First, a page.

Out-going Channel 4 chairman, Lords Burns, praised the broadcaster’s unique financial model at a valedictory RTS dinner.
Burns, who stands down from Channel 4 later this month, told an audience of senior broadcasters, MPs and producers that its not-for-profit structure continues to be successful.
Since his appointment in 2009, when the UK economy was on its knees, Channel 4 had delivered consistent yearly growth in advertising revenue, he pointed out.
Burns reiterated his opposition to privatising Channel 4, an option back on the Government’s agenda.
However, he said it was worth considering if the broadcaster should make a fixed financial return to the state.
The former Treasury Permanent Secretary said he had been involved in a number of privatisations in the past.
There were two reasons to consider selling off a company – would the firm benefit financially and would it help the overall industry.
“I assume there are investigations to see whether a change in ownership and the way in which Channel 4 is set up will improve public service broadcasting in this country,” Burns said.
“It seems there is no financial reason for it at all. The Government has got as much in the way of asset sales available to it as it could possibly hope to need over the forthcoming years.
“If you recall, it is still quite heavily into banks and other organisations.
“No doubt there is a debate to be had. I am more than happy to engage in the issue of whether or not it could improve public service broadcasting in this country.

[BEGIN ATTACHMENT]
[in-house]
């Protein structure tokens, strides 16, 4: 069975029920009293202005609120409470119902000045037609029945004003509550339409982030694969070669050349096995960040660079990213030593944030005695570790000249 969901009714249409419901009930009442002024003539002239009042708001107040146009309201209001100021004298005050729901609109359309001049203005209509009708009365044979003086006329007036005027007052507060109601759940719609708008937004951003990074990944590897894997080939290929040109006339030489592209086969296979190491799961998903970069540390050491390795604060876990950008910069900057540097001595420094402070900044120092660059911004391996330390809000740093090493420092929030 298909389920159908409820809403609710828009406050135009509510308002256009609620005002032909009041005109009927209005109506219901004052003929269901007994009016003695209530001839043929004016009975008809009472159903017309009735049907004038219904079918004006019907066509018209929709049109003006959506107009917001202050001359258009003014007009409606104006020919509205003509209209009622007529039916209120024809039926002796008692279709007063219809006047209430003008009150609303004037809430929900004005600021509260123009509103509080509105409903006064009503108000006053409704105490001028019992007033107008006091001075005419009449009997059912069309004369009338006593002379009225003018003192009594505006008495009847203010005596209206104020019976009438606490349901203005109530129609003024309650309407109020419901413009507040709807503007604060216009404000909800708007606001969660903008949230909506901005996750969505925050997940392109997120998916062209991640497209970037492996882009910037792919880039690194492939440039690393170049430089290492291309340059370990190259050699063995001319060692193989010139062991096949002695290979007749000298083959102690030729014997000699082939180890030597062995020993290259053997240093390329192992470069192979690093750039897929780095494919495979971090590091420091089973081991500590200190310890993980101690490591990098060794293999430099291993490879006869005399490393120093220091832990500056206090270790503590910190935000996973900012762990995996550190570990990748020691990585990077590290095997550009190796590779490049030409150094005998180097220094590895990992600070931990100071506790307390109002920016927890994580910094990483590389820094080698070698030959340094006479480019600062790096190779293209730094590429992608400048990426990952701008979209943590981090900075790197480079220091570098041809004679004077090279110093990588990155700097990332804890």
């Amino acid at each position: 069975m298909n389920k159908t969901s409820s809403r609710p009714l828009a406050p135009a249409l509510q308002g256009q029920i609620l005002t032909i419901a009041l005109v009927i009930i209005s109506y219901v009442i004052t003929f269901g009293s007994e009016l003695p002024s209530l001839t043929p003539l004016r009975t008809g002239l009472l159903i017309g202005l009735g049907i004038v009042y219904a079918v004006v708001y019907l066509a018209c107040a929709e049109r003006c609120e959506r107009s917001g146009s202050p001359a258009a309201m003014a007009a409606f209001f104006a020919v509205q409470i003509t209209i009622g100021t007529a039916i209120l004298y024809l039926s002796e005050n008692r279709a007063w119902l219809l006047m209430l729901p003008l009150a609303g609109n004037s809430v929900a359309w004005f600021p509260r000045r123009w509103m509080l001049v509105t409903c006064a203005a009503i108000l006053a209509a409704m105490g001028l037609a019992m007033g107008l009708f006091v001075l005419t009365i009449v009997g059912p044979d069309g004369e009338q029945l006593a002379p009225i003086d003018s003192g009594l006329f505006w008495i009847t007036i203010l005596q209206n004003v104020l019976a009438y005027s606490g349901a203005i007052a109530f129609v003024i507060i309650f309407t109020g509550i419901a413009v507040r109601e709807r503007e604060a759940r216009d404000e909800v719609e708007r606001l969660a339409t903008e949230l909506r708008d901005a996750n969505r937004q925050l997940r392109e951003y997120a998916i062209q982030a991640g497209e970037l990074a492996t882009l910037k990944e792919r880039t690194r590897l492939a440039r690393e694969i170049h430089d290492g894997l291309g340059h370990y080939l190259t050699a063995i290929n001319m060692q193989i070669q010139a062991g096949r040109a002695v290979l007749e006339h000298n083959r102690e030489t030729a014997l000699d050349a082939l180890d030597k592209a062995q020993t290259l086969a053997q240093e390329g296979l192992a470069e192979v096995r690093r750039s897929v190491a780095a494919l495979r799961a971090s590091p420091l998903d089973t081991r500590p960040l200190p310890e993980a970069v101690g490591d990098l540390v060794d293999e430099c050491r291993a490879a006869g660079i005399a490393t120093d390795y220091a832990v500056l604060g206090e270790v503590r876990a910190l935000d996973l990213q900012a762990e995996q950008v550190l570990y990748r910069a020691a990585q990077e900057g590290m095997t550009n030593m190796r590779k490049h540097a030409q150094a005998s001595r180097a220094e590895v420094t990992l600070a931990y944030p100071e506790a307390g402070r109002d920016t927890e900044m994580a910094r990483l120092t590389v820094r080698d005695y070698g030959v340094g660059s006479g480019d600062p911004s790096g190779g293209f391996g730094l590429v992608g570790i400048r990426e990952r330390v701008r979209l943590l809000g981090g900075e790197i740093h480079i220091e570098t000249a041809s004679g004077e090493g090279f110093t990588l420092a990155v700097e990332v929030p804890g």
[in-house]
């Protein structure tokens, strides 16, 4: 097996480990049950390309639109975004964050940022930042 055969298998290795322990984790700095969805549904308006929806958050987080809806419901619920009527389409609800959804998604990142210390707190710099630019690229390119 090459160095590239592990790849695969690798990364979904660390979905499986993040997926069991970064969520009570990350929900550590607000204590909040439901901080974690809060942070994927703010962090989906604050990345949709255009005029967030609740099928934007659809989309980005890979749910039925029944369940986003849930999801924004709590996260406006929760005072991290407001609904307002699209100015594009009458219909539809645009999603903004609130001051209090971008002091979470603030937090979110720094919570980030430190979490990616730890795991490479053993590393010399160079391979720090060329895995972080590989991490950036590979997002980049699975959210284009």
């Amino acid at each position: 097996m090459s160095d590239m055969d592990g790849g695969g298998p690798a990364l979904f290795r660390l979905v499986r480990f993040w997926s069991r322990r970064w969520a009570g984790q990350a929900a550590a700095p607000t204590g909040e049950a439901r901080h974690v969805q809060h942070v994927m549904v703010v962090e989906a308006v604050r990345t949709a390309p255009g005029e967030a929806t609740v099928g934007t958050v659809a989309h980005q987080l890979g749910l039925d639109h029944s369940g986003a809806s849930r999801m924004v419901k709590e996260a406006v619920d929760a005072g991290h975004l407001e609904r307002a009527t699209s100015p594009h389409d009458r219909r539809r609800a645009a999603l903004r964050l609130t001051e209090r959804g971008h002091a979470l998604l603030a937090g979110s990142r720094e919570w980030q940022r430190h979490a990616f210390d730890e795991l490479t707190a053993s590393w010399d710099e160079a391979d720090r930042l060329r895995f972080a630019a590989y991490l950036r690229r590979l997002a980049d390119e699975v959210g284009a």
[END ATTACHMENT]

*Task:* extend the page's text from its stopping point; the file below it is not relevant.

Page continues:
“My view quite clearly is that any substantial change in the ownership of Channel 4 towards an equity-based ownership would be very damaging.”
He added: “The fact is that Channel 4 is a very extraordinary invention. The notion that you should have something in the public sector with a remit from Parliament that is commercially funded, that commissions all of its programmes from independent producers has worked extraordinarily well.
“I think the secret is that it is essentially a not-for-profit business.”
Asked by his interviewer, RTS President Peter Bazalgette, if the Government was discussing privatising Channel 4 because it does not share financially in the broadcaster’s success, Burns suggested this might be the case.
“That is something that could be debated. That is something that could be constructed,” said Burns.
“I would be much less opposed to something which would require that we paid a fixed return than if we were owned by people who had the responsibility of returning profits to shareholders.”
Prior to being appointed chair of Channel 4, Lords Burns was a special advisor to the then Labour Government review of the BBC’s charter in 2006-7.
As the current charter review process speeds up, some commentators have suggested BBC charter settlements should last for five years instead of the traditional ten years.
Burns opposed such a move. He said: “It would be a terrible mistake [to introduce five-year charters].
"Charter review is a very long drawn out process and an important issue for the BBC.
“If the BBC’s independence is to be maintained and the BBC is not spending all its time planning for the next charter, it should be ten years.”
The Lord Burns valedictory dinner was held at the House of Lords on 12 January. A full report will be published in the February edition of Television magazine.